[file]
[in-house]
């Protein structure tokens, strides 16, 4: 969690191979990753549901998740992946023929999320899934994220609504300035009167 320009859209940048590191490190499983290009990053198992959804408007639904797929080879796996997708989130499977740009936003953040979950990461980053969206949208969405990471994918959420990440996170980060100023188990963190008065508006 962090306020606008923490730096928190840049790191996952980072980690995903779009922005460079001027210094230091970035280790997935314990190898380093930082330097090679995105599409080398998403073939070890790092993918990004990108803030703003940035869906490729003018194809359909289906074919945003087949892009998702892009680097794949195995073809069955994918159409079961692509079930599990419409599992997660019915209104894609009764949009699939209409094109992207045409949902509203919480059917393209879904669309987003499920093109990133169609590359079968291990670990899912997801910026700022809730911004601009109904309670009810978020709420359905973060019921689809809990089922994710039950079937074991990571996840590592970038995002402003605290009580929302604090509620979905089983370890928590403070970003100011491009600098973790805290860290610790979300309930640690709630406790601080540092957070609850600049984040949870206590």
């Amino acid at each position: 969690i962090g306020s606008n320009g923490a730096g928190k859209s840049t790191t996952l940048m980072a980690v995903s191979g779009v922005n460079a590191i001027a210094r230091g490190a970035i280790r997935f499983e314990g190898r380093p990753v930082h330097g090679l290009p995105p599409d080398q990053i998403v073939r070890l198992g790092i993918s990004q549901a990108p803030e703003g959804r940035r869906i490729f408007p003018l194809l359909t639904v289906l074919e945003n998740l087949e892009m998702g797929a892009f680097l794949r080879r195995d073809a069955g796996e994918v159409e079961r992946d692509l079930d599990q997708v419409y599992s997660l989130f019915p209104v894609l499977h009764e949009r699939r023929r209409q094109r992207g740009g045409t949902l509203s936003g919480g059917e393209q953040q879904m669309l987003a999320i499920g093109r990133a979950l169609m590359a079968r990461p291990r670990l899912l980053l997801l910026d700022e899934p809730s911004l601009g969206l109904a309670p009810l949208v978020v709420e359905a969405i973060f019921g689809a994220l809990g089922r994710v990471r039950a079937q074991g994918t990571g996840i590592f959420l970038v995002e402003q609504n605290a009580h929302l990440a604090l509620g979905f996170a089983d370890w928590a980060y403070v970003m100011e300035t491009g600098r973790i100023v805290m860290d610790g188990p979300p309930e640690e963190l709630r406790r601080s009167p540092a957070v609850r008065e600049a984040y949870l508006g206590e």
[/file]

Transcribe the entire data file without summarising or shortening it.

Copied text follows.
[in-house]
């Protein structure tokens, strides 16, 4: 969690191979990753549901998740992946023929999320899934994220609504300035009167 320009859209940048590191490190499983290009990053198992959804408007639904797929080879796996997708989130499977740009936003953040979950990461980053969206949208969405990471994918959420990440996170980060100023188990963190008065508006 962090306020606008923490730096928190840049790191996952980072980690995903779009922005460079001027210094230091970035280790997935314990190898380093930082330097090679995105599409080398998403073939070890790092993918990004990108803030703003940035869906490729003018194809359909289906074919945003087949892009998702892009680097794949195995073809069955994918159409079961692509079930599990419409599992997660019915209104894609009764949009699939209409094109992207045409949902509203919480059917393209879904669309987003499920093109990133169609590359079968291990670990899912997801910026700022809730911004601009109904309670009810978020709420359905973060019921689809809990089922994710039950079937074991990571996840590592970038995002402003605290009580929302604090509620979905089983370890928590403070970003100011491009600098973790805290860290610790979300309930640690709630406790601080540092957070609850600049984040949870206590």
């Amino acid at each position: 969690i962090g306020s606008n320009g923490a730096g928190k859209s840049t790191t996952l940048m980072a980690v995903s191979g779009v922005n460079a590191i001027a210094r230091g490190a970035i280790r997935f499983e314990g190898r380093p990753v930082h330097g090679l290009p995105p599409d080398q990053i998403v073939r070890l198992g790092i993918s990004q549901a990108p803030e703003g959804r940035r869906i490729f408007p003018l194809l359909t639904v289906l074919e945003n998740l087949e892009m998702g797929a892009f680097l794949r080879r195995d073809a069955g796996e994918v159409e079961r992946d692509l079930d599990q997708v419409y599992s997660l989130f019915p209104v894609l499977h009764e949009r699939r023929r209409q094109r992207g740009g045409t949902l509203s936003g919480g059917e393209q953040q879904m669309l987003a999320i499920g093109r990133a979950l169609m590359a079968r990461p291990r670990l899912l980053l997801l910026d700022e899934p809730s911004l601009g969206l109904a309670p009810l949208v978020v709420e359905a969405i973060f019921g689809a994220l809990g089922r994710v990471r039950a079937q074991g994918t990571g996840i590592f959420l970038v995002e402003q609504n605290a009580h929302l990440a604090l509620g979905f996170a089983d370890w928590a980060y403070v970003m100011e300035t491009g600098r973790i100023v805290m860290d610790g188990p979300p309930e640690e963190l709630r406790r601080s009167p540092a957070v609850r008065e600049a984040y949870l508006g206590e």